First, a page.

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Books Books 51 - 60 of 180 on Though fraught with all learning, yet straining his throat To persuade Tommy Townshend....
" Though fraught with all learning, yet straining his throat To persuade Tommy Townshend to lend him a vote ; Who, too deep for his hearers, still went on refining, And thought of convincing, while they thought of dining; Though equal to all things, for... "
The Miscellaneous Works of Oliver Goldsmith, M.B. - Page 55
by Oliver Goldsmith, Thomas Percy, Thomas Campbell - 1809
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The Poetical Works of John Milton ...

John Milton - 1824 - 131 pages
...persuade Tommy Townshend* to lend him a vote; [ing, Who, too deep for his hearers, still went on reh'nAnd thought of convincing while they thought of dining...disobedient ; And too fond of the right to pursue the expedient. In short, 'twas his fate, unemploy'd, or in place, sir, To eat mutton cold, and cut blocks...
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The Phrenological Journal and Miscellany, Volume 1

Phrenology - 1824
...for mankind. Though fraught with all learning, yet straining his throat To persuade Tommy Townsend to lend him a vote — Who, too deep for his hearers,...still went on refining, And thought of convincing, when they thought of dining. Though equal to all things — for all things unfit, Too nice for a statesman...
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Works, Volume 2

Maria Edgeworth - 1824
...conversation was renewed by the English gentleman's repeating Goldsmith's celebrated lines on Burke — " Who too deep for his hearers, still went on refining, And thought of convincing, whilst they thought of dining, In short 'twas his fate unemployed or in place, sir, To eat mutton cold,...
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The Miscellaneous Works of Oliver Goldsmith: Miscellaneous poems. The good ...

Oliver Goldsmith - English literature - 1825
...attorney. 5 Vide page g3. 6 Vide page g3. 7 Mr T. Townshend, member for Whitchurch. RETALIATION. 95 Who, too deep for his hearers, still went on refining,...disobedient ; And too fond of the right to pursue the expedient. In short, 'twas his fate, unemploy'd or in place, sir, To eat mutton cold, and cut blocks...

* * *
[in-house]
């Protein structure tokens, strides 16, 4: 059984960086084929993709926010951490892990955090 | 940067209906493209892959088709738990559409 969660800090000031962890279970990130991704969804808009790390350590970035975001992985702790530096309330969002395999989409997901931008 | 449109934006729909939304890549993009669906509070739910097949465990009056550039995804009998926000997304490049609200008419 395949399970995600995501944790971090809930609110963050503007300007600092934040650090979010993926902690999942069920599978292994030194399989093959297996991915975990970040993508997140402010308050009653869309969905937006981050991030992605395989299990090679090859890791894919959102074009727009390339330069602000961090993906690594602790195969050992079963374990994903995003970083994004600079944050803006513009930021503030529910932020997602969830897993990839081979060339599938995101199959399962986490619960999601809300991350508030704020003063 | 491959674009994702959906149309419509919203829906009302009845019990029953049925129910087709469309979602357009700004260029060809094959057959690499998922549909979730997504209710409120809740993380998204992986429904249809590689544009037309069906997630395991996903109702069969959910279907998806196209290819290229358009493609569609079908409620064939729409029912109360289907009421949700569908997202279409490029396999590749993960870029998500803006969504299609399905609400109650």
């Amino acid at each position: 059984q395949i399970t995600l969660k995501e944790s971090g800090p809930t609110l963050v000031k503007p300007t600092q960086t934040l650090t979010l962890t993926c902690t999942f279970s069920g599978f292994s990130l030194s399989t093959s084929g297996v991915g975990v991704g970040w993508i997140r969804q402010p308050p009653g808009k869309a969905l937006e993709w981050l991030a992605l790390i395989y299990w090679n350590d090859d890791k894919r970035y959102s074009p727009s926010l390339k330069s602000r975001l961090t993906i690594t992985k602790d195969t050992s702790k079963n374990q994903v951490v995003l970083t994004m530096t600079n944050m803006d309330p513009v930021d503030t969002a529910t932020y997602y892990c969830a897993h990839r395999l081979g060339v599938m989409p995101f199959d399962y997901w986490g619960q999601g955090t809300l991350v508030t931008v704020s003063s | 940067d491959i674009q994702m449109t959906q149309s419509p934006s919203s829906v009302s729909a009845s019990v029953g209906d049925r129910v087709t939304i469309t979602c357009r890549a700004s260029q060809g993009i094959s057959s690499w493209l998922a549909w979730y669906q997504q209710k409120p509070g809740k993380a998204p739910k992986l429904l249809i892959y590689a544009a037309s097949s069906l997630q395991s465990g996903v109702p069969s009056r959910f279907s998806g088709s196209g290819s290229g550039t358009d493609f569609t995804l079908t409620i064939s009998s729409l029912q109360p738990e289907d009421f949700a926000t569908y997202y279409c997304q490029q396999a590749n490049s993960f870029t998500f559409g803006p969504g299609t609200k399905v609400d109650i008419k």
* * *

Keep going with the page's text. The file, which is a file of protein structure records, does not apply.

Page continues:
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The Traveller, the Deserted Village, and Other Poems

Oliver Goldsmith - 1825 - 144 pages
...Who, too deep for his hearers, still went on nfining, And thought of convincing, while they thought o/ dining ; Though equal to all things, for all things...disobedient . And too fond of the right to pursue the expedient.. In short, 'twas his fate, unemploy'd, or in place,sir. To eat mutton cold, and cut blocks...
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The Congregational magazine [formerly The London Christian ..., Volume 6

1842
...; that engages the reflecting minority. The liberator of the Hottentots, like the immortal Burke, ' Who, too deep for his hearers, still went on refining,...thought of convincing, while they thought of dining,' frequently talks an assembly of shallow men into marked and ill-maunered impatience, while discoursing...
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Select Poets of Great Britain: To which are Prefixed, Criticial Notices of ...

William Hazlitt - English poetry - 1825 - 562 pages
...for mankind. Though fraught with all learning, yet straining his throat, To persuade Tommy Townshend n for Thomas Tegg eonvineing, while they thought of dining; Though equal to all things, for all things unfit, Too niee...
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Castle Rackrent. Essay on Irish bulls. The modern Griselda. v. II. Belinda ...

Maria Edgeworth - 1825
...conversation was renewed by the English gentleman's repeating Goldsmith's celebrated lines on Burke — " Who, too deep for his hearers, still went on refining, And thought of convincing, whilst they thought of dining ; In short, 'twas his fate, unemploy'd or in place, sir, To eat mutton...
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The Plain Speaker;: Opinions on Books, Men, and Things..

William Hazlitt - Aesthetics - 1826 - 447 pages
...as one who was kept back in his dazzling, wayward career, by the supererogation of his talents — Though equal to all things, for all things unfit, Too nice for a statesman, too proud for a wit. Dr. Johnson, in Boswell's Life, tells us that the only person whose conversation he ever sought for...
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The Plain Speaker: Opinions on Books, Men, and Things, Volume 2

William Hazlitt - Aesthetics - 1826 - 472 pages
...as one who was kept back in his dazzling, wayward career, by the supererogation of his talents — Though equal to all things, for all things unfit, Too nice for a statesman, too proud for a wit. Dr. Johnson, in Boswell's Life, tells us that the only person whose conversation he ever sought for...
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